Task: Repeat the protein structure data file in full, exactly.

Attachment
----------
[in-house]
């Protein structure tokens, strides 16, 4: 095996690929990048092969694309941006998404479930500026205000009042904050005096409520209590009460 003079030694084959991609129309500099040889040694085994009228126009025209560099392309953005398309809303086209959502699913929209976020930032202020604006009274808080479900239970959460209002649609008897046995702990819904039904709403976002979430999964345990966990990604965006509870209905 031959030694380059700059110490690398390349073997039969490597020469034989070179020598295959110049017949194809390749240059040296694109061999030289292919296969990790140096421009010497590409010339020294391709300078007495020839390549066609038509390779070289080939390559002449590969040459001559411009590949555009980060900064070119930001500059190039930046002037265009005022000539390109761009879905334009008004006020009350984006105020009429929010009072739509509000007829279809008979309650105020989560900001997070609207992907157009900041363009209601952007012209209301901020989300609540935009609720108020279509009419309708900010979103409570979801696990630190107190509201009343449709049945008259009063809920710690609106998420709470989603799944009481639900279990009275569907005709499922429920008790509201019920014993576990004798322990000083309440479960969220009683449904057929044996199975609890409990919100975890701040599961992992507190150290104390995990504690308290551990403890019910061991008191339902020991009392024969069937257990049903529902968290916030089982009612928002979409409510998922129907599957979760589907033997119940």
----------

[in-house]
């Protein structure tokens, strides 16, 4: 095996690929990048092969694309941006998404479930500026205000009042904050005096409520209590009460 003079030694084959991609129309500099040889040694085994009228126009025209560099392309953005398309809303086209959502699913929209976020930032202020604006009274808080479900239970959460209002649609008897046995702990819904039904709403976002979430999964345990966990990604965006509870209905 031959030694380059700059110490690398390349073997039969490597020469034989070179020598295959110049017949194809390749240059040296694109061999030289292919296969990790140096421009010497590409010339020294391709300078007495020839390549066609038509390779070289080939390559002449590969040459001559411009590949555009980060900064070119930001500059190039930046002037265009005022000539390109761009879905334009008004006020009350984006105020009429929010009072739509509000007829279809008979309650105020989560900001997070609207992907157009900041363009209601952007012209209301901020989300609540935009609720108020279509009419309708900010979103409570979801696990630190107190509201009343449709049945008259009063809920710690609106998420709470989603799944009481639900279990009275569907005709499922429920008790509201019920014993576990004798322990000083309440479960969220009683449904057929044996199975609890409990919100975890701040599961992992507190150290104390995990504690308290551990403890019910061991008191339902020991009392024969069937257990049903529902968290916030089982009612928002979409409510998922129907599957979760589907033997119940």